Growing up in a basketball-loving family, Head Coach Terrell Ivory ’00 developed a deep passion for the sport at an early age. Both Ivory’s father and older brother played basketball and as a result, he was surrounded by the sport throughout his youth. Some of Ivory’s earliest memories include playing on the local YMCA team for his father.
Ivory said, “My dad was my first coach so I would say he is a big influence on me… He was just a great person and an unbelievably talented athlete. He just played hard and he played the right way. He was a really good person for me to emulate.”
After playing on teams throughout elementary school, Ivory joined the varsity football and basketball teams at North Meck High School. After graduating, he enrolled at Andover as a Post-Graduate where he further pursued his basketball and football careers.
Ivory went on to attend Davidson College as a walk-on for the division one basketball team. He played at Davidson for all four years and was awarded a scholarship his senior year.
Ivory said, “When you play for a small school in a small conference, you work really hard to make it to the NCAA tournament. We had to play I think three games in a single elimination so if you lose you’re out and your season is over and we won three games and won the Southern Conference Championship and qualified to play in the NCAA tournament my sophomore year.”
Following his collegiate career, Ivory moved to the United Kingdom where he played professional basketball for the Manchester Magic.
After playing professionally for a year, Ivory retired his basketball career as an athlete and went on to become a coach. He started as a coach at Blair Academy but later returned to Davidson College as an assistant coach and the Director of Basketball Operations. There, Ivory coached Stephen Curry, who now plays in the NBA. Before every game, Curry and Ivory would shake hands, jump, and touch shoulders.
After coaching at Davidson College, Ivory worked at Colgate University before returning to Andover in 2011.
Ivory said he hopes to pass on the hands-on wisdom he has gathered over his years of personal training and coaching. He leads his players with the mindset that mistakes are okay as long as each player is working their hardest and learning from errors.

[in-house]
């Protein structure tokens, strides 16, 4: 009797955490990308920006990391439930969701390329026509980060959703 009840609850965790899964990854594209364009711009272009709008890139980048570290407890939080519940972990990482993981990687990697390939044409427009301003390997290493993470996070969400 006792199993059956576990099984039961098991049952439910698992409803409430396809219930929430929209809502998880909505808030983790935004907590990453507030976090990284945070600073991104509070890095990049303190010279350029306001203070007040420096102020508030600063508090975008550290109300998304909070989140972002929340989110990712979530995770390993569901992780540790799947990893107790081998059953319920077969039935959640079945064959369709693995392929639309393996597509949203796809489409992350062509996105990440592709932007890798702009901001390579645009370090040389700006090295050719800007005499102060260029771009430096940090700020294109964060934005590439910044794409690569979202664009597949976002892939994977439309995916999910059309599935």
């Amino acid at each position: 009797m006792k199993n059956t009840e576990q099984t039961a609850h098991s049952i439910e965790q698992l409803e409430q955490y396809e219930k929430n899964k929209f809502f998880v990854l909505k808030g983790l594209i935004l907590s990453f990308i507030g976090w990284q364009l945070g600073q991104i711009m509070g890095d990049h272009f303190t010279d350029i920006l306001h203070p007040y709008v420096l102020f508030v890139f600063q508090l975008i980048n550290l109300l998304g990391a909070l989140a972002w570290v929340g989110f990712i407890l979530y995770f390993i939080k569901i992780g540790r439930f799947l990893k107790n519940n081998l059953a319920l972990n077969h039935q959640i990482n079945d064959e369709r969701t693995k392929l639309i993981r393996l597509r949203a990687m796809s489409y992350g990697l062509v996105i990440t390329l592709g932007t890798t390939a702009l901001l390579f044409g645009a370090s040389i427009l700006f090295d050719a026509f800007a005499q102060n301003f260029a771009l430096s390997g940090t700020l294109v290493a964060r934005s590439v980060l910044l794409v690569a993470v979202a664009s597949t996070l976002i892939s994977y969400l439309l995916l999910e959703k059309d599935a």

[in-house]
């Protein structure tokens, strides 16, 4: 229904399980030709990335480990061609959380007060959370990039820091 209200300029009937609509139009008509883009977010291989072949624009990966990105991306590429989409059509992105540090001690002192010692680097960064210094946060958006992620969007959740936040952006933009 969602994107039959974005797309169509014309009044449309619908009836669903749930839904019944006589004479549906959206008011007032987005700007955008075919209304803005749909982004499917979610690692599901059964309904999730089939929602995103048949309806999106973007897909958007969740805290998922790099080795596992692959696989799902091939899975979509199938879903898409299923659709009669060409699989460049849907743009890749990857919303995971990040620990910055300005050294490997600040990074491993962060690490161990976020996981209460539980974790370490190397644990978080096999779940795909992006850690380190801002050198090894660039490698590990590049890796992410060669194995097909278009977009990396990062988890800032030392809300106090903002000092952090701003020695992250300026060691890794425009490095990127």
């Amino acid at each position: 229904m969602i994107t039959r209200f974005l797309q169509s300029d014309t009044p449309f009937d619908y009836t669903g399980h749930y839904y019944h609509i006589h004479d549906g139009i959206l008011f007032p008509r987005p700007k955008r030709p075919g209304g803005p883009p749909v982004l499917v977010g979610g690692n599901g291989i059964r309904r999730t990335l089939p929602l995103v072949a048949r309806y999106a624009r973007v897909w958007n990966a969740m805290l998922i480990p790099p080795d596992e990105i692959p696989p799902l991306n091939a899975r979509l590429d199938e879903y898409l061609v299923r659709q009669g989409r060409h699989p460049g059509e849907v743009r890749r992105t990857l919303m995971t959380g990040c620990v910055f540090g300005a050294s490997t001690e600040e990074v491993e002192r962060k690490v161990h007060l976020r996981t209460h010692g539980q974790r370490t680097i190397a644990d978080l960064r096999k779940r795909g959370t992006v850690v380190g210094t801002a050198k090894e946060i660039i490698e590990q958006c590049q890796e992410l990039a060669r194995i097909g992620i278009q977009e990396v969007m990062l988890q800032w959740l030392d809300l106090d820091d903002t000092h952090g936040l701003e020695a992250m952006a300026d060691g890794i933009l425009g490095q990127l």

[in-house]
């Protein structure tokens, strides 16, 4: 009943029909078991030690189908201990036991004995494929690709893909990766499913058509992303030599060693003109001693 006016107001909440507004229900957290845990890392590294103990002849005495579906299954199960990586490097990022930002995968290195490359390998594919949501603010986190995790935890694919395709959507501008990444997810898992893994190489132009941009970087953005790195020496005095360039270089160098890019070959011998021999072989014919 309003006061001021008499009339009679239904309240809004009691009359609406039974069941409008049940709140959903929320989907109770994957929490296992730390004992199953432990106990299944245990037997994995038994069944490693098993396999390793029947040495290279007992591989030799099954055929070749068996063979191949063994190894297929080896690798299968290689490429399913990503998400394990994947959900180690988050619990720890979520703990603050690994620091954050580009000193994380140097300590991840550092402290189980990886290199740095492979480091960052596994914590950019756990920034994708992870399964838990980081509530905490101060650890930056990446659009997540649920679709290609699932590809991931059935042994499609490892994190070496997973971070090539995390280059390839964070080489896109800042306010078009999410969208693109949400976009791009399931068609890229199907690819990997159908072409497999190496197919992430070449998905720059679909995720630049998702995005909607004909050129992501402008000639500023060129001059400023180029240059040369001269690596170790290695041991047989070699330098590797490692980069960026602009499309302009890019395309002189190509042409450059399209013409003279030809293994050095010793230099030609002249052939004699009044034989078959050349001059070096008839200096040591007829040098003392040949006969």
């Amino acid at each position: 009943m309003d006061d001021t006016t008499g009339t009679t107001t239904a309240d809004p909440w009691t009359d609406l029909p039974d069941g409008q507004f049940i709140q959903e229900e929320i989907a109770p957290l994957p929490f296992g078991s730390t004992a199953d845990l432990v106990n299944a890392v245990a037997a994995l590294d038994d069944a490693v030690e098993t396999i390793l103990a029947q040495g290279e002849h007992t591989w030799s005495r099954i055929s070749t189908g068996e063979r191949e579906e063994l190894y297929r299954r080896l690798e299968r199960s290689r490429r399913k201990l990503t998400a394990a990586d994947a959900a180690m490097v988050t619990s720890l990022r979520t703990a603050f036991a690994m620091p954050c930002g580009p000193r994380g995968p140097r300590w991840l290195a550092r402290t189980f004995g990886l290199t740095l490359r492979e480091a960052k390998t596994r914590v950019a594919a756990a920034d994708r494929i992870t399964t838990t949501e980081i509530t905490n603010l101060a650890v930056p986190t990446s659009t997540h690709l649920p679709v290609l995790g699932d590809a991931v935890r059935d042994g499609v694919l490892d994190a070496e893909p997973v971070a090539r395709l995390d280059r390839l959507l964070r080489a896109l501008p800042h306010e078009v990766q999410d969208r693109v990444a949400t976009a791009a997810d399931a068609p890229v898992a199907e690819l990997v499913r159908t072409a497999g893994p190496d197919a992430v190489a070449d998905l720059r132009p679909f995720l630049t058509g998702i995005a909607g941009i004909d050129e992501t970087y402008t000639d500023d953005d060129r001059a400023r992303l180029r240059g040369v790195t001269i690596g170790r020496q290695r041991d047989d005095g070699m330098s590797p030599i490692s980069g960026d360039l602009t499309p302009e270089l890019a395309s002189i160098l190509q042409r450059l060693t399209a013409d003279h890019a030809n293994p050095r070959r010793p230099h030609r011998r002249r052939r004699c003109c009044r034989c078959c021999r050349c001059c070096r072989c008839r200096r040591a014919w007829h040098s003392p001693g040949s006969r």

Ivory said, “Your effort and the way you compete matter so much and if you play with effort and you play hard every play, you are going to be more successful. The way you approach the challenges that you face on a daily basis, whether it is on the court or off the court, that matters. You want to approach something saying I’ll figure this out and having [a positive] mindset.”
Ivory has also helped his players reach their full potential by encouraging them to take more risks and helping them increase their confidence, according to Post-Graduate Derrick Herrick ’18 and Co-Captain Dallion Johnson ’20.
Herrick said, “He has helped me be confident a lot. He believes in me, so my confidence has gone up a lot. He has incorporated me a lot in the offense and just telling me that I’m here for a reason [makes me feel more confident].”
Johnson said, “He made me more confident as a shooter because he would yell at me if I didn’t shoot the ball and if you think about it, that is kind of crazy for a coach to yell at you for not shooting. Usually coaches yell at you for not playing defense.”
In practice, Ivory lifts the team up by continuously having a positive attitude and cracking jokes when needed, though he remains a serious coach when he needs to in order to help his players, according to Jack Penney ’21.
“He definitely has a different presence than all my other coaches. He’s not as tight, he’s looser than the other coaches I’ve had but he’ll yell at you when he needs to,” said Penney.
Penney continued, “He’s always happy and positive. It definitely helps the team atmosphere in a positive way because it really helps everyone want to be there.”